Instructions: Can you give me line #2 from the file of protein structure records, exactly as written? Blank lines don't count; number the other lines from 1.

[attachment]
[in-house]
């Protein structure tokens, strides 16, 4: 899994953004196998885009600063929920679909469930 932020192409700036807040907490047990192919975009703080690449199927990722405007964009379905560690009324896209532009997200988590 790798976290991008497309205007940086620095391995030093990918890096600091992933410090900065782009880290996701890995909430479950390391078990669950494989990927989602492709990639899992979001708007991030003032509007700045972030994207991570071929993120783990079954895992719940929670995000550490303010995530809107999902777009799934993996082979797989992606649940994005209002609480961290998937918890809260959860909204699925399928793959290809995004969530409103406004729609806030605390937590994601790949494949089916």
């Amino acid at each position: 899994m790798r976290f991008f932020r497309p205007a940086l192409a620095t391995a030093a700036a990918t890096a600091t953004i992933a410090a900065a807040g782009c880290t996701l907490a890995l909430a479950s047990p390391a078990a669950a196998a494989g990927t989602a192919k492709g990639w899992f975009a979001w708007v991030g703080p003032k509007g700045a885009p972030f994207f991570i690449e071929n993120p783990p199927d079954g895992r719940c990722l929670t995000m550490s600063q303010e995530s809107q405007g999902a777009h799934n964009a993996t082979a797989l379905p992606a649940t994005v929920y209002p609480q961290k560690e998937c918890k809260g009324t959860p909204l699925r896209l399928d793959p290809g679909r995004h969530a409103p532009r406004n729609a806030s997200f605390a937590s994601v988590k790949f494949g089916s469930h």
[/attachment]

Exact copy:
């Protein structure tokens, strides 16, 4: 899994953004196998885009600063929920679909469930 932020192409700036807040907490047990192919975009703080690449199927990722405007964009379905560690009324896209532009997200988590 790798976290991008497309205007940086620095391995030093990918890096600091992933410090900065782009880290996701890995909430479950390391078990669950494989990927989602492709990639899992979001708007991030003032509007700045972030994207991570071929993120783990079954895992719940929670995000550490303010995530809107999902777009799934993996082979797989992606649940994005209002609480961290998937918890809260959860909204699925399928793959290809995004969530409103406004729609806030605390937590994601790949494949089916």